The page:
The tree images above is Mimosa Pudica, or commonly known as the sensitive fern or sensitive plant. This rare plant has an ability called thigmonasty. (big word right? But what does it mean?)
Basically this is a plants ability to move, or reflex, in response to physical touch, extreme heat or cold, or even drastic changes in light or darkness.
Studies with this plant have demonstrated its’ abilities to learn, count, produce ultrasonic music, and even communicate electrically with other plants.
In addition to the normal range of the touch sense, this plant has also been shown to detect changes in magnetic and electric fields.
This species is not unique in this ability, as many species of edible clover also demonstrate thigmonastic behavior as well as the little tree plant of Nepal, and a wide range of fungi.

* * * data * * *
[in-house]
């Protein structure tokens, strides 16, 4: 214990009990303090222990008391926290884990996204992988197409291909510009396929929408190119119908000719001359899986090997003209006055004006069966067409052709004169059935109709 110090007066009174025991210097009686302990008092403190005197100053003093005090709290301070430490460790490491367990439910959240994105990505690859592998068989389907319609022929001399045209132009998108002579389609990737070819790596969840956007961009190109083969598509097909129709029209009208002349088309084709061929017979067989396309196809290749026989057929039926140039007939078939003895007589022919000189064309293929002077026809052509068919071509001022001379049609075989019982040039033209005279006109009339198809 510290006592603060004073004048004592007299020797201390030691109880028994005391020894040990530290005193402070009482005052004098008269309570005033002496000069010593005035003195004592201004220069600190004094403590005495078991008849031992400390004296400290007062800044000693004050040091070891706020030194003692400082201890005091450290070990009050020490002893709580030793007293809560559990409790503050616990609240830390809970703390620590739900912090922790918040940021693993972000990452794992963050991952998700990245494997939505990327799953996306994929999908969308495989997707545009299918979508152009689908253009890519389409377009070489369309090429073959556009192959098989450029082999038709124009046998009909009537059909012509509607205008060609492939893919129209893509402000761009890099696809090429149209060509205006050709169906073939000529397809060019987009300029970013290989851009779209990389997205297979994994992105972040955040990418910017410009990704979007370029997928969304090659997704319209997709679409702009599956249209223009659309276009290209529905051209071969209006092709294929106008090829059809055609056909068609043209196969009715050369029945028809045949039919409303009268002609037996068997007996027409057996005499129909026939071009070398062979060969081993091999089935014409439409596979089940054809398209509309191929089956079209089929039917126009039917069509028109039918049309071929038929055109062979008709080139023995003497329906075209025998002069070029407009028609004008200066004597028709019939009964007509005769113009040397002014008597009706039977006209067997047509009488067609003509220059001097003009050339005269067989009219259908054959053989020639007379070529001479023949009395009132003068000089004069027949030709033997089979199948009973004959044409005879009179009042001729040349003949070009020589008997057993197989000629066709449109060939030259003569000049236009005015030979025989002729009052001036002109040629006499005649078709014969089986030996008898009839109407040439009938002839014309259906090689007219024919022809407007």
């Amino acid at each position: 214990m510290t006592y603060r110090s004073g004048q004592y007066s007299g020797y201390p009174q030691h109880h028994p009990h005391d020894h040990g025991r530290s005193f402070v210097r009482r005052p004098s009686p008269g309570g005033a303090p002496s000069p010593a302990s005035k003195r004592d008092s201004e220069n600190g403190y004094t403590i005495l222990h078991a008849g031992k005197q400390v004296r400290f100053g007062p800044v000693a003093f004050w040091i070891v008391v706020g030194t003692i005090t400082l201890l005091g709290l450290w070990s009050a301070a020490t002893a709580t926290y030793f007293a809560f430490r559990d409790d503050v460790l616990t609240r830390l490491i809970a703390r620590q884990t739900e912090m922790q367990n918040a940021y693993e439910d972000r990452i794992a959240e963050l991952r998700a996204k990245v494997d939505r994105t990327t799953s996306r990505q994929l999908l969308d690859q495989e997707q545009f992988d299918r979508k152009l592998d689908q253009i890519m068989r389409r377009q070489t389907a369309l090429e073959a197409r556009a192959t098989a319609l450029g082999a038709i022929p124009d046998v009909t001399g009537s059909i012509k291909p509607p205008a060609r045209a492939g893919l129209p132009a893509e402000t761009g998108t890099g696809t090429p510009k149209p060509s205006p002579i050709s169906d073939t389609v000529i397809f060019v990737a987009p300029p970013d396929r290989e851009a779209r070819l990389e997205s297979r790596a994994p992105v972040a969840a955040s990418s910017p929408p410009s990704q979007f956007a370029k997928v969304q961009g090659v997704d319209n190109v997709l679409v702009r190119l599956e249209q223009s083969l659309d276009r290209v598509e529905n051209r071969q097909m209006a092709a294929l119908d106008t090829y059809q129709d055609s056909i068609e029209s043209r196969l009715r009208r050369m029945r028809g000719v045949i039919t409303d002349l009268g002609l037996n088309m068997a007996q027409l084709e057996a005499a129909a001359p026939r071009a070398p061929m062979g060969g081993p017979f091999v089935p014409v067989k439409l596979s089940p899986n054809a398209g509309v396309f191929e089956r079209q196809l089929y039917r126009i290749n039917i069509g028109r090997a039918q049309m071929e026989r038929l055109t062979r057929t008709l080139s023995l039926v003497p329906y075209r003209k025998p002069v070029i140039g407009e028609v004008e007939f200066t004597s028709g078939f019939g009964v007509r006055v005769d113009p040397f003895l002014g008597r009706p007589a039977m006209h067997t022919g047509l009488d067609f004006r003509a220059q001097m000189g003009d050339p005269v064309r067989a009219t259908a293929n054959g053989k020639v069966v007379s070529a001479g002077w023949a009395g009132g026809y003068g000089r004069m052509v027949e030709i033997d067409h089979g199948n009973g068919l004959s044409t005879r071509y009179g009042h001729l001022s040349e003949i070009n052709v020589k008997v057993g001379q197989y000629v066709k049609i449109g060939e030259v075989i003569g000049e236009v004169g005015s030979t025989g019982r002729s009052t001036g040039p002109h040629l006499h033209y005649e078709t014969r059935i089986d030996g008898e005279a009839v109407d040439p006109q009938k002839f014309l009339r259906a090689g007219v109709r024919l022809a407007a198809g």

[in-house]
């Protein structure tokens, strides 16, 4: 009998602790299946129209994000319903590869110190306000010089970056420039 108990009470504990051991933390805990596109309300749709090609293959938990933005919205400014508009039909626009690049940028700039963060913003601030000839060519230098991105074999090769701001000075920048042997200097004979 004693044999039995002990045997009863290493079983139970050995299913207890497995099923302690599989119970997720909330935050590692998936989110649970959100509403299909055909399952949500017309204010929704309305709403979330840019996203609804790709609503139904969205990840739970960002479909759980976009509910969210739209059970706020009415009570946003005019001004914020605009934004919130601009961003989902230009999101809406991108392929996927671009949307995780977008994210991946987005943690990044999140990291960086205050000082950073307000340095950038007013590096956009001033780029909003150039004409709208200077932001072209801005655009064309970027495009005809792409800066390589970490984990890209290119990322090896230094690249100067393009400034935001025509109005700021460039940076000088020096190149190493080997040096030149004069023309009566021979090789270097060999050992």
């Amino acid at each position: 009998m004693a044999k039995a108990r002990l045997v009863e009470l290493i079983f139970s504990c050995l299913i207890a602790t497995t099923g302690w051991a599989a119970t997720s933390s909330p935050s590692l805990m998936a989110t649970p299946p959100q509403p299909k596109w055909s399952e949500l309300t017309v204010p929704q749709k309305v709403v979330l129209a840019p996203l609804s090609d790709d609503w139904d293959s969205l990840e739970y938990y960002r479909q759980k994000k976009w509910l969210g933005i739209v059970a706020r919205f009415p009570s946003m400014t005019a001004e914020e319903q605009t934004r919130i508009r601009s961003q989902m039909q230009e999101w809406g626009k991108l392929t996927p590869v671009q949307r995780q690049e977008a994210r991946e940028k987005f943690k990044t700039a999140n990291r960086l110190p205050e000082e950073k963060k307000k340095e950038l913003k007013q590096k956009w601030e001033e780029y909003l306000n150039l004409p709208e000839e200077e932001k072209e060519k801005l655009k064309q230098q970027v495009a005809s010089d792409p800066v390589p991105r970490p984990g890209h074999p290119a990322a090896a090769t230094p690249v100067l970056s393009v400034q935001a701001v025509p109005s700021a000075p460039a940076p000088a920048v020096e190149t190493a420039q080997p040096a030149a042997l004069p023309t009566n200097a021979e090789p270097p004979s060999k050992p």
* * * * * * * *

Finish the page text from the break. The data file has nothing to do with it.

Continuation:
The Venus flytrap is thigmonastic as well.
Thigmonasty has helped scientists understand how plants sense the world around them.
Similar chemical changes occur in non-thogmonastic plants indicating that, even though they don’t have reflexes, all plants may “feel” the harm we do to them.
Many cultures around the world have long since held plant life in the same high regard as animals and other life forms.
Plants’ rights activists in the global community are organizing to protect the oxygen producing species of our planet. This is a pivotal topic on the vegan battlefront and the use of plant-based fuels. As global oxygen levels decline, the destruction of plant life lowers the stability of our atmosphere, and the availability of oxygen in the air we breathe.
Lower oxygen levels have been linked to a wide range of respiratory illnesses in human children as well as pets, and is known to directly influence the size of pollenating insects.
Oxygen levels and Air Quality is set to become the next hot political issue the world faces.
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